Tuesday, June 18, 2013

who rules the world?

I rarely spend much time in malls.  What we have in town are really micro-malls. One has Trader Joe's, a Starbucks, a couple of low key restaurants, a Forever 21 and some other small businesses.  One has a Whole Foods, a Gap, a Body Works.  There is a Target at the opposite end of town, and that's about it.  So I don't get much mall experience.  However, yesterday I had two or three hours to kill (I'll explain later) and decided to check out the Galleria up in Roseville.  This is a gigantic two-story cathedral of commerce with all the name shops under one roof.  A couple of years ago it suffered a severe fire but, like the Phoenix, came back better than ever.  I walked from one end to the other on the ground floor, checking out both sides, then went upstairs and did the same thing.  It took most of my allotted time and I was exhausted.  But here's what I learned.  We've all heard that Wall Street controls the economy of the country, that our national wealth is based on manufacturing, agribusiness, dot coms, and other forms of entrepreneurial efforts.  Not so.  What keeps the economy going is teenage spending.  Hundreds of teenagers, newly freed from the onus of school,  swarmed through this monument to consumption buying up everything they possibly could carry.  I was so astonished I had to sit down and watch the parade.  In the midst of all of this, three boys, probably about 17, sat down next to me and were chatting about their purchases, whom they ran into, what their plans were for the evening, and so on.  They were so animated, so funny, completely unselfconscious, and all very cute, especially the one with the purple hair.  Yep, they definitely rule the world.

I actually did see one parent  in the swarm of kids.  I went to a store to get Mr. C some new T-shirts to replace the faded and frayed ones that make up the majority of his wardrobe.   A boy of about 14 or 15 was shopping with his (gasp!) mother, trying on those dreadful long shorts boys wear slung low on the hips.  While I was combing the pile of T-shirts, the boy came out of the dressing room in the shorts.  The mother said, "OK, pull up your shirt.  Now turn around and bend over.  NOPE!  No butt crack for you.  Take them off."  I almost applauded.  The poor young man was deeply embarrassed at having to perform this humiliating exercise, but he didn't argue and turned around and went back into the dressing room.  The mom saw me watching, shook her head ruefully and said, "What is he thinking??"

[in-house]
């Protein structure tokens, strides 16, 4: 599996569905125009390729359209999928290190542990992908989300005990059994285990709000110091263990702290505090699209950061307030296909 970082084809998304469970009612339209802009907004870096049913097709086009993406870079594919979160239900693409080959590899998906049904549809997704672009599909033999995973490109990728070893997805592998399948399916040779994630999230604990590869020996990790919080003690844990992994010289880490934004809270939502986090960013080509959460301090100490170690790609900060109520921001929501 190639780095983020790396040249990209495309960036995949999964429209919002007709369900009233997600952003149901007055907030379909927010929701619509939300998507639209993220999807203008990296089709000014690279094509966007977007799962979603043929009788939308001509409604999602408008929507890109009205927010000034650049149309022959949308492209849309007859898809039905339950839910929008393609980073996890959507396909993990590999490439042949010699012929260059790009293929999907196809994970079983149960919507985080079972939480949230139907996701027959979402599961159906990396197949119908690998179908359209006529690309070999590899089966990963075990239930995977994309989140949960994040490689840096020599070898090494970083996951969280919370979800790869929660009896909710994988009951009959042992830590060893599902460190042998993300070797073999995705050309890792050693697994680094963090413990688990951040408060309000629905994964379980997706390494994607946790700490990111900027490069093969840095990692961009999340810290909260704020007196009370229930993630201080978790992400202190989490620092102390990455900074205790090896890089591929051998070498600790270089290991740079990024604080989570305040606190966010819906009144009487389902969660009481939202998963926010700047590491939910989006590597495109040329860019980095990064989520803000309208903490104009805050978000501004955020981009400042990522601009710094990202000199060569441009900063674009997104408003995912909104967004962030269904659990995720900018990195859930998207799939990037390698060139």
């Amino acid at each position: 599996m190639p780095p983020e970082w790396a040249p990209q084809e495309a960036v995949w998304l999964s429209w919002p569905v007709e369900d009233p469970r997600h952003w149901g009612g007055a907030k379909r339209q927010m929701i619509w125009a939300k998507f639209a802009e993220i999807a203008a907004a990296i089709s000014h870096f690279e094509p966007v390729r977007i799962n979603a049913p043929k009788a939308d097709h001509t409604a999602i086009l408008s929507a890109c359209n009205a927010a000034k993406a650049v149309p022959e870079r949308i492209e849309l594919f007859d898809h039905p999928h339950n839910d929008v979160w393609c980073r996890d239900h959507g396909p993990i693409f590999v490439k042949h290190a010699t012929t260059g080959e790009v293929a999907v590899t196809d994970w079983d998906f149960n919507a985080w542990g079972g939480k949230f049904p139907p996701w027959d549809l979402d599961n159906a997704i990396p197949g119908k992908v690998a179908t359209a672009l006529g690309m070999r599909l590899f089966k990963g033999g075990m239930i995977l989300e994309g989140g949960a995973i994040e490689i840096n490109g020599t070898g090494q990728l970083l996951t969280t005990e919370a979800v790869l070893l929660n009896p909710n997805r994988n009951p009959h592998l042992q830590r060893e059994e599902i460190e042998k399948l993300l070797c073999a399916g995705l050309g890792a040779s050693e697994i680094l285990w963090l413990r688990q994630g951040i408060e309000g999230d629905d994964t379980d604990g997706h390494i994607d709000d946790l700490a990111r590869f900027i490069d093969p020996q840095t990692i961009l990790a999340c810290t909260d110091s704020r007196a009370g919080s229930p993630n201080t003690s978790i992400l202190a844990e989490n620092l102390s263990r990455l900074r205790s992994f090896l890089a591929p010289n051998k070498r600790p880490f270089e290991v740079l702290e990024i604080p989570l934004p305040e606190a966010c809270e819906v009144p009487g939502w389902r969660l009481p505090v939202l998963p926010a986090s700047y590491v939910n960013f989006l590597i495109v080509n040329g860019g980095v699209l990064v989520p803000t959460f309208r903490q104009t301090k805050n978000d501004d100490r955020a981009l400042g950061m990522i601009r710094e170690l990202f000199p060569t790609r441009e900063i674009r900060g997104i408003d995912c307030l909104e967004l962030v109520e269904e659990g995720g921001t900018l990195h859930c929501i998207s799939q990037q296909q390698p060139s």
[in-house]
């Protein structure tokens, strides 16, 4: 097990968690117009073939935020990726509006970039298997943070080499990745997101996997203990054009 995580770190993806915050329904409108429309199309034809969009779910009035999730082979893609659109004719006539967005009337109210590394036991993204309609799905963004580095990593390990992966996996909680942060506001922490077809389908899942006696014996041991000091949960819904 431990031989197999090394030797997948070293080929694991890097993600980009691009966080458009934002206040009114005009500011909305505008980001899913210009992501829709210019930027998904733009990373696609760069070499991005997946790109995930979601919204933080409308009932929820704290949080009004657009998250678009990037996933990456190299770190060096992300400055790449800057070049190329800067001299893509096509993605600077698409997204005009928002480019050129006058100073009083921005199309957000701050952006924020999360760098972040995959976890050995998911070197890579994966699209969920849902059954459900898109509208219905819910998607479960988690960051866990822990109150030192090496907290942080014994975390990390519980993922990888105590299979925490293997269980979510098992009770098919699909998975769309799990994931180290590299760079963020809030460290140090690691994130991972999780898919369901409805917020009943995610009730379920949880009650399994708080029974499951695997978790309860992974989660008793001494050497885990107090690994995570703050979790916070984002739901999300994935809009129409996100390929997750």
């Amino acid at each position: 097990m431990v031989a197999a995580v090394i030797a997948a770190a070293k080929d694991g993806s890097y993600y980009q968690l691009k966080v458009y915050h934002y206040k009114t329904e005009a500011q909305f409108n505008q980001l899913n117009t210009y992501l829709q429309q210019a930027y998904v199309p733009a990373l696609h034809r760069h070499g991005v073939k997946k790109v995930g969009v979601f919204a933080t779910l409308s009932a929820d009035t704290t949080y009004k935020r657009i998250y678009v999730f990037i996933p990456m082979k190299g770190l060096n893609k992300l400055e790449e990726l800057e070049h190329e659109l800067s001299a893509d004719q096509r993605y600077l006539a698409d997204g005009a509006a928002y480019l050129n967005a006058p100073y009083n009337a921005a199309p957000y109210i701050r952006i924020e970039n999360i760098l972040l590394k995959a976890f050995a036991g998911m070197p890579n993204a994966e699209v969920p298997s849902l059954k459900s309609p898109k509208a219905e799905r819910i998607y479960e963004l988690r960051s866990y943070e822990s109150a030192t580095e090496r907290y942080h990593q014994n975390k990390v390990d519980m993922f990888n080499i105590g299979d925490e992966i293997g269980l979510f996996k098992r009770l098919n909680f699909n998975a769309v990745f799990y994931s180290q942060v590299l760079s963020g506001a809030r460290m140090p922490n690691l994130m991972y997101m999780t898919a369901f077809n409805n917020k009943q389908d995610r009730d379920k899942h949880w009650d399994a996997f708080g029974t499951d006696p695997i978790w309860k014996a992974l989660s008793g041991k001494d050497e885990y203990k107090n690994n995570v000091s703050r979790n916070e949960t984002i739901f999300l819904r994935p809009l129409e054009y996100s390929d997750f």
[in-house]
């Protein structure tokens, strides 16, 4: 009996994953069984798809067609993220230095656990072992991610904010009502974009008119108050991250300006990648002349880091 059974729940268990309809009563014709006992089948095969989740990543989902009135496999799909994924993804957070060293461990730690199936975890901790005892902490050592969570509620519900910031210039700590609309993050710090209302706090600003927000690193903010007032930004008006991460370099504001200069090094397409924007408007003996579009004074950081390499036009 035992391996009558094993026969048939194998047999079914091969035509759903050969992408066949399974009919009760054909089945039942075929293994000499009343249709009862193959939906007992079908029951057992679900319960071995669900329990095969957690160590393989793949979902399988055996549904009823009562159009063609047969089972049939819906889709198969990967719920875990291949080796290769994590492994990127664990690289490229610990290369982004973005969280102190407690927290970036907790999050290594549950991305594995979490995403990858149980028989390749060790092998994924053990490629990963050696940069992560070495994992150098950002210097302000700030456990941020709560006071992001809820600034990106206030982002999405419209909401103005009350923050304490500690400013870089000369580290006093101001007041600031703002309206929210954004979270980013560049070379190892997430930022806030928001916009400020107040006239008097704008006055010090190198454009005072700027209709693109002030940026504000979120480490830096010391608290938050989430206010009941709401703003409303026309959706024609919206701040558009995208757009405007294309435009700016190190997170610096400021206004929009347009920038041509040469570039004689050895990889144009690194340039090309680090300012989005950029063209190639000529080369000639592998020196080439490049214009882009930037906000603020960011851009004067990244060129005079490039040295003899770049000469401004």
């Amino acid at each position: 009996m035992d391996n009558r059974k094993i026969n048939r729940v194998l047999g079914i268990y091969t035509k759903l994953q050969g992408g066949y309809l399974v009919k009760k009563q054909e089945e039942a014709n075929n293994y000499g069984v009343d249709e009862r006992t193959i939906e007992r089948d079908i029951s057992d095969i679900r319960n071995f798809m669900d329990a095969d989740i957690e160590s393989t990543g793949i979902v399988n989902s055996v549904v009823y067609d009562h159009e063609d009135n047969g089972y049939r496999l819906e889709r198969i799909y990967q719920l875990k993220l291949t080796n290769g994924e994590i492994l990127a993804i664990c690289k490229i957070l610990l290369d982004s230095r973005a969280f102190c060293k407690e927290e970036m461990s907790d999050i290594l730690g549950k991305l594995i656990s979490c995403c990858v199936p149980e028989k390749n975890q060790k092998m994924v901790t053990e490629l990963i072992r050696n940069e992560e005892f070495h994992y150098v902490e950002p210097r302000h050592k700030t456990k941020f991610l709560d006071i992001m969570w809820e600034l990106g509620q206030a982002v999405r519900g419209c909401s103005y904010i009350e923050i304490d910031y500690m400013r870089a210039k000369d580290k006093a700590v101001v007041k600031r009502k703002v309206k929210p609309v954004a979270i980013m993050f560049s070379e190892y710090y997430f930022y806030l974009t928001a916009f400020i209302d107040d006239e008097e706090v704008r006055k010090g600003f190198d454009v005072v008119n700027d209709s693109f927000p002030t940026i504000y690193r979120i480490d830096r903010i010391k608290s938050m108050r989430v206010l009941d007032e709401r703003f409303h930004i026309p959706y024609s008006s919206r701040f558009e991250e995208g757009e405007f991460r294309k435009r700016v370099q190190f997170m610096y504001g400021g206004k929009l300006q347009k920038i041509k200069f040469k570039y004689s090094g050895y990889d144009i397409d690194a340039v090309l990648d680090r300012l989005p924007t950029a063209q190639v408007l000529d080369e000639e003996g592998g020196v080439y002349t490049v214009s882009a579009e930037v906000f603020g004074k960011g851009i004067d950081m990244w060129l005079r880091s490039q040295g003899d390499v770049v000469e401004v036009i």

This reminded me of my friend Diane Nelson who was at boarding school with me but only during our freshman year.  She was from Tucson and I went to visit her during the Christmas holidays a couple of times.  She had a very, VERY strict father who controlled every aspect of her life.  One year when I was there we went shopping for a party dress.  She fell in love with one, brought it home for inspection, and modeled it for her father.  He did the same thing:  "Let me see the back.  Now let me see the front.  Now bend over.  No, too low.  Take it back."  Diane burst into tears but he was not moved. As I recall the dress had a pretty high neckline; I had no idea what the objection was but back it went.

Here's why I was at the mall in the first place.  Mr. C had a little surgery on his left eye at the Kaiser hospital in Roseville.  He had what's called a macular pucker that was giving him a dead spot in the center of his vision.  So yesterday he went under the knife to repair this problem.  He came through the procedure just fine, everybody seemed to think it was a total success.  But now his vision is very blurry and will be for a few weeks.  There is no consensus on whether or not his vision will be perfectly restored.  It will take some time before he'll know.  He went back for a post-op exam today and all is well.  Now he waits.

New book recommended by MSMAS at No More Commas Period over there on the left:  By Blood by Ellen Ullman.  A real can't-put-it-down'er.  It is set in San Francisco in the early 80's and concerns a man who overhears a therapy session through the wall of his adjoining office.  Many thanks, MAS.  This is the second book I've read by Ullman.  The first was The Bug, a novel about, among other things, obsessions of all sorts, including ones that end up taking over your life.  I think I like this book better; it's a little more "human" than The Bug.  But ultimately it, too, is about obsession. 

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